January 27, 1945 is a day forever etched in history. On this day the Russian army liberated the Nazis’ largest and most infamously cruel concentration camp—Auschwitz—located in south-western Poland. It is estimated that at minimum 1.3 million people were deported to Auschwitz between 1940 and 1945; of these, at least 1.1 million were murdered.
Among those who were killed at Auschwitz are two Catholic saints, St. Maximilian Marie Kolbe and St. Teresa Benedicta of the Cross (Edith Stein).
Maximilian Kolbe was a Polish Franciscan priest who died as prisoner 16770. When one prisoner tried to escape, the SS guards demanded that ten men be punished for his crime. St. Maximilian volunteered to take the place of one of these ten men. After being starved for two weeks and still found alive, he was killed by lethal injection on August 14, 1941. You can read an account of his life and martyrdom here.
Edith Stein was a Jewish philosopher and feminist who converted to the Catholic Church and became a Carmelite nun. She was taken from the convent and transported to the death camp, along with her sister, on a cattle train. Once she arrived she was deemed unfit for work by an SS guard and was sent to the gas chamber. She was murdered on August 9, 1942, soon after her arrival. Read an account of her life and martyrdom here.
In January 27, 2015, on the 70th anniversary of its liberation, the BBC released drone footage (below) of Auschwitz as it looks today, located in southern Poland.
In memory of all of the countless lives brutally ended at Auschwitz on this anniversary of the camp’s liberation, we would like to share a prayer written by one of the victims, Etty Hillesum.
Pope Benedict XVI, in his first general audience after his resignation on (Ash Wednesday), had this to say about Etty:
“…I am also thinking of Etty Hillesum, a young Dutch girl of Jewish origin who died in Auschwitz. At first far from God, she discovered him looking deep within her and she wrote: “There is a really deep well inside me. And in it dwells God. Sometimes I am there, too. But more often stones and grit block the well, and God is buried beneath. Then he must be dug out again” (Diaries, 97). In her disrupted, restless life she found God in the very midst of the great tragedy of the 20th century: the Shoah. This frail and dissatisfied young woman, transfigured by faith, became a woman full of love and inner peace who was able to declare: “I live in constant intimacy with God”…”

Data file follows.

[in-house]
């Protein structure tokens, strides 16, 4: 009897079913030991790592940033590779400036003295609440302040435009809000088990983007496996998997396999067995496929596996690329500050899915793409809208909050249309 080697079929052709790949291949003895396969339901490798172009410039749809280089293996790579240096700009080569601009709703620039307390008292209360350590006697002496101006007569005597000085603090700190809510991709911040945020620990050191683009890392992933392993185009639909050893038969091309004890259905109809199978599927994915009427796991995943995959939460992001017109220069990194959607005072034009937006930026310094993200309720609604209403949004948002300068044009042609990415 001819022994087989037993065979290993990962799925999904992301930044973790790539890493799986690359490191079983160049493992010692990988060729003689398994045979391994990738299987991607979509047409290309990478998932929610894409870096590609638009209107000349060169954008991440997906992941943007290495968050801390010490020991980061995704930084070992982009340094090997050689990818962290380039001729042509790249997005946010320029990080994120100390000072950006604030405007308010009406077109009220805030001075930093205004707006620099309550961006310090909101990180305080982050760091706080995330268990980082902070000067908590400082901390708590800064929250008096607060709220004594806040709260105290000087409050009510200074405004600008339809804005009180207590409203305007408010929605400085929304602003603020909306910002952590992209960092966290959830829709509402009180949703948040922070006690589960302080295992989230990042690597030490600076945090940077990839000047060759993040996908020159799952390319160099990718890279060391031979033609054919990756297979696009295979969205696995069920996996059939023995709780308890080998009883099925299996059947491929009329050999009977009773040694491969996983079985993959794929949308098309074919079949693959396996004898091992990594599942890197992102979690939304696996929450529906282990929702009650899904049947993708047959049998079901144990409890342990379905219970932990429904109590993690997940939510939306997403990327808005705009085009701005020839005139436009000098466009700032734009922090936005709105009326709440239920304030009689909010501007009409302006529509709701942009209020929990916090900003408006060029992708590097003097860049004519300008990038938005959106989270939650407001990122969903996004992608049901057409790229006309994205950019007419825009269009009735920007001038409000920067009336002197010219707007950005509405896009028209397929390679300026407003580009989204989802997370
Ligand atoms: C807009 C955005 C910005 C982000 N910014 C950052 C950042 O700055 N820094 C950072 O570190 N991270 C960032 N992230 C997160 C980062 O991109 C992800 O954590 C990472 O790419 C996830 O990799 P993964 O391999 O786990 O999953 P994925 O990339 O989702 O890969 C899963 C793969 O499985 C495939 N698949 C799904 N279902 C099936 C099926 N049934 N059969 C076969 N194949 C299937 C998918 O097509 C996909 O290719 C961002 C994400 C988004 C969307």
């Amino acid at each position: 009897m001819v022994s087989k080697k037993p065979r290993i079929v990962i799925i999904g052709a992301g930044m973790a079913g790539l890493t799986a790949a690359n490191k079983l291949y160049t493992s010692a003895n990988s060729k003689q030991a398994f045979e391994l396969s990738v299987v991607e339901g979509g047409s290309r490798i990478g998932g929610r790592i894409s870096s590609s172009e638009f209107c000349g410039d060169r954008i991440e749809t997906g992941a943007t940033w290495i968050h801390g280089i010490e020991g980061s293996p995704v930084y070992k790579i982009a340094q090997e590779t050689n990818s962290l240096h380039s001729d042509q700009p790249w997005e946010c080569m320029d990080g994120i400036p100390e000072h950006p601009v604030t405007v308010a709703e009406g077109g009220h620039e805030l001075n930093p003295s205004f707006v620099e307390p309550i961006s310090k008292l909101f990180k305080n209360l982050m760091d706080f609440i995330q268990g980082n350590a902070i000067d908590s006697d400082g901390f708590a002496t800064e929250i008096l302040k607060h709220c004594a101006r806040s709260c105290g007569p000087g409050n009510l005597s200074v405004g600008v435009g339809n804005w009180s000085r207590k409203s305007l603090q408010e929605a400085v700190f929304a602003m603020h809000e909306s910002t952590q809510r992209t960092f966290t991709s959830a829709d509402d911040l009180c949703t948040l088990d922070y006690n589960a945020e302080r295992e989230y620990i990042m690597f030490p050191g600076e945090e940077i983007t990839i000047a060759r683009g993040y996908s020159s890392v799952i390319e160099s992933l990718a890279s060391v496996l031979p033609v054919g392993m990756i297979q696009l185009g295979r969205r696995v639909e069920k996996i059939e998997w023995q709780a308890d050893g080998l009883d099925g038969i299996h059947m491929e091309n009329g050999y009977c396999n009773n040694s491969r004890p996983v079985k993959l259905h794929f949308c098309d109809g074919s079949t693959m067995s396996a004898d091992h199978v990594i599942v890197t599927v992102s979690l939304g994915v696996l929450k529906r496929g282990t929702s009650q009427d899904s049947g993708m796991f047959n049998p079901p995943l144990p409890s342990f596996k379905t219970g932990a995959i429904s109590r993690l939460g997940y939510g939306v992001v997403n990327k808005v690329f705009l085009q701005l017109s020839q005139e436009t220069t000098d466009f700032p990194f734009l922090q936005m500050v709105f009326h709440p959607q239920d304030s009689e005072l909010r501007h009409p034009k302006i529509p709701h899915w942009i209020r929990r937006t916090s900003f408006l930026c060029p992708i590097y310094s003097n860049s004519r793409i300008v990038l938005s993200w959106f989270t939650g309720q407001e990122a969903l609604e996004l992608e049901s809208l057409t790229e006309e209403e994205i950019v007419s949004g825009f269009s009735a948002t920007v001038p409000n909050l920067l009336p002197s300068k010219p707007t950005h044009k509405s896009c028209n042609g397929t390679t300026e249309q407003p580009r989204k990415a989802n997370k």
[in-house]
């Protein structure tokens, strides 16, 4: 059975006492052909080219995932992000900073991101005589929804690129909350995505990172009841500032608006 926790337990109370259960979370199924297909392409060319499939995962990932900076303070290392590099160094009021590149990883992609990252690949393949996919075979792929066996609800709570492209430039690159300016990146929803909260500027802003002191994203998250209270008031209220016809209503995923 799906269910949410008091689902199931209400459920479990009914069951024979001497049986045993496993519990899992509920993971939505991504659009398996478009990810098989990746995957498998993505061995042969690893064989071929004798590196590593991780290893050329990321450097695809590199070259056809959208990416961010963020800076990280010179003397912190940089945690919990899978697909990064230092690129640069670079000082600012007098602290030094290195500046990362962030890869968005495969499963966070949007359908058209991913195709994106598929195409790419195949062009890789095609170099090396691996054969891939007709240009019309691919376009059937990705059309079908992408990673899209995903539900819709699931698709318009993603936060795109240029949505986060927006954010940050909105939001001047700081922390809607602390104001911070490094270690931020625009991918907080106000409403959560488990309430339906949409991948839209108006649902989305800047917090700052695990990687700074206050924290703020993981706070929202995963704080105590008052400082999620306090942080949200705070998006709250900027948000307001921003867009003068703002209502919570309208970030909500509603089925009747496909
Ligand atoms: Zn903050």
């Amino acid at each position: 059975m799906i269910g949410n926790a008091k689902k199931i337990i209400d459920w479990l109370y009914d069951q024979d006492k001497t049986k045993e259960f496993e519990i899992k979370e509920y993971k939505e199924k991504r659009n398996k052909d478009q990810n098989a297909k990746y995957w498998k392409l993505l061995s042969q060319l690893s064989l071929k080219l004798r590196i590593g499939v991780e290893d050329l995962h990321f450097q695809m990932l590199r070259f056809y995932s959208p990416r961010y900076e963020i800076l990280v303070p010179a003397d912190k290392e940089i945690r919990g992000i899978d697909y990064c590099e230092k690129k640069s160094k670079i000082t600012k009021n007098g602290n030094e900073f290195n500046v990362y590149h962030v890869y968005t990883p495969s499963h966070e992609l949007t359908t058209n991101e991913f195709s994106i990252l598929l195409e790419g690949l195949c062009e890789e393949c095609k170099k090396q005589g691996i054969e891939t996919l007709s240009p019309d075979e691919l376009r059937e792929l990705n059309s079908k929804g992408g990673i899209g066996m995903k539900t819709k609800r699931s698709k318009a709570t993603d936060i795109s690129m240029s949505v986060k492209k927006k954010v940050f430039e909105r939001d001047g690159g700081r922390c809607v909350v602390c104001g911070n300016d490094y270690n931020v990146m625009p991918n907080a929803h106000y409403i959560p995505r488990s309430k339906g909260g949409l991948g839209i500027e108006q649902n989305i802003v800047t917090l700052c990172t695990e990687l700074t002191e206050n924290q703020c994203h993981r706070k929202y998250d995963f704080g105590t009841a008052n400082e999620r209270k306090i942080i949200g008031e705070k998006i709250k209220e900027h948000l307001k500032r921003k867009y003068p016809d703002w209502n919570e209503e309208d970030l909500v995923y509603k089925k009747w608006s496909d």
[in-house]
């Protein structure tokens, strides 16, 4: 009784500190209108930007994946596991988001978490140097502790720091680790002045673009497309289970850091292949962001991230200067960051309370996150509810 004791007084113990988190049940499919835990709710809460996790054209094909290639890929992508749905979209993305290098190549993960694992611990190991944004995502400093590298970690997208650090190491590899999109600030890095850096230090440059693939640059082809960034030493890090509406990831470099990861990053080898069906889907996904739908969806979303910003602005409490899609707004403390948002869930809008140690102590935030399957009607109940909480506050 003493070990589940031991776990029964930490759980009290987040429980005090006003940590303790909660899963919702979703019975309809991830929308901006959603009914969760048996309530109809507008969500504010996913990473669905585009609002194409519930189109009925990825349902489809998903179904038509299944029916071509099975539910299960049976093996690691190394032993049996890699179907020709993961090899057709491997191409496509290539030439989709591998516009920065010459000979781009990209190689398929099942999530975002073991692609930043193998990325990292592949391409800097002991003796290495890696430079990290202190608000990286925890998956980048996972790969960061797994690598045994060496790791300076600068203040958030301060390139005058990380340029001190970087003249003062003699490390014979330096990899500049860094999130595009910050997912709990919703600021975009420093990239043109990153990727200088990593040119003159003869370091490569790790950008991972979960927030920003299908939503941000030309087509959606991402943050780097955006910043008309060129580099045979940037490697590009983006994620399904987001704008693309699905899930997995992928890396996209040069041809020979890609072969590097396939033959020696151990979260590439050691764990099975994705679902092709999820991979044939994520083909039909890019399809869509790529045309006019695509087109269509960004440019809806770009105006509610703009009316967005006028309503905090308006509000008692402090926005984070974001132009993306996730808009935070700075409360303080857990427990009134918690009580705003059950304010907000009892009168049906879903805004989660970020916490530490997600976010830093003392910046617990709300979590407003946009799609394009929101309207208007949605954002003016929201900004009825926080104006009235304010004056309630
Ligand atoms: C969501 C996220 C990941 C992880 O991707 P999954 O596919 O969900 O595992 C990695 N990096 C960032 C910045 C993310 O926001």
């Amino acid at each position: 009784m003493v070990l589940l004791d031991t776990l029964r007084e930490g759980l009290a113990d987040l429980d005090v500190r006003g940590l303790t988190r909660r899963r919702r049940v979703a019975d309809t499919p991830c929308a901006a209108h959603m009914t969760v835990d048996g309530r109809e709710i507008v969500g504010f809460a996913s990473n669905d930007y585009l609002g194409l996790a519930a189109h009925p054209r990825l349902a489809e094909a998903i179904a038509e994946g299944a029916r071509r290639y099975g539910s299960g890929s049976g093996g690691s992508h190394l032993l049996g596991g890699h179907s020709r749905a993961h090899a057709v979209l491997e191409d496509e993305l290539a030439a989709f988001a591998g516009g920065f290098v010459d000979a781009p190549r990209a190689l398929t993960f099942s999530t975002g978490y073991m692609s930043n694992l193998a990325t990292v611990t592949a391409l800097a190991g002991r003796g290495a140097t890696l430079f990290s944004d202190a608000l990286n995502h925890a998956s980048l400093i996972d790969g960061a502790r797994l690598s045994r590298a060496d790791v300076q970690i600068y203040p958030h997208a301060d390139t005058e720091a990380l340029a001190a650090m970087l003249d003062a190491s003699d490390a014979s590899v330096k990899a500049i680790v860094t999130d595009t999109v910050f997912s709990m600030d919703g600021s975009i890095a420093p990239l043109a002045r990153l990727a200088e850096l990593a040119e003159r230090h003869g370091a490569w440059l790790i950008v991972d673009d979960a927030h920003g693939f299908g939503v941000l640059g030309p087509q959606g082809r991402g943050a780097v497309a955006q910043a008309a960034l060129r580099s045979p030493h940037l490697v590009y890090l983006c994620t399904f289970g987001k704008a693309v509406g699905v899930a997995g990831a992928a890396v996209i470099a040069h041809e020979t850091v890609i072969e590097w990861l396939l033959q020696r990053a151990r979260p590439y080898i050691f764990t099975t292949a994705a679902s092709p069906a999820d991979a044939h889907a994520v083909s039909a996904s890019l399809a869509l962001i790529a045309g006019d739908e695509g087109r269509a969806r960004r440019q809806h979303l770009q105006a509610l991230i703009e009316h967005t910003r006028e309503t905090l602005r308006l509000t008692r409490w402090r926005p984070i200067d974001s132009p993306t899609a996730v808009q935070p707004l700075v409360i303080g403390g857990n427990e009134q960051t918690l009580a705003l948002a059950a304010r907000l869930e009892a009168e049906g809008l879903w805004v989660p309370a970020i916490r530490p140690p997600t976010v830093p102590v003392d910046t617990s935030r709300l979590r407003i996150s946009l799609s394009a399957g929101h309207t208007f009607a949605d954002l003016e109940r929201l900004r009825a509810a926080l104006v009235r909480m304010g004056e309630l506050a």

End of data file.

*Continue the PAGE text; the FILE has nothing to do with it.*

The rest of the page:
—Benedict XVI, 13 February 2013
“You have made me so rich, O God; please let me share Your beauty with open hands. My life has become an uninterrupted dialogue with you, O God, one great dialogue. Sometimes when I stand in some corner of the camp, my feet planted on Your earth, my eyes raised toward Your Heaven, tears sometimes run down my face, tears of deep emotion and gratitude. At night, too, when I lie in bed and rest in You, O God, tears of gratitude run down my face, and that is my prayer. Amen.”
This article has been updated and was originally published in January 2015. © The Catholic Company. All rights reserved.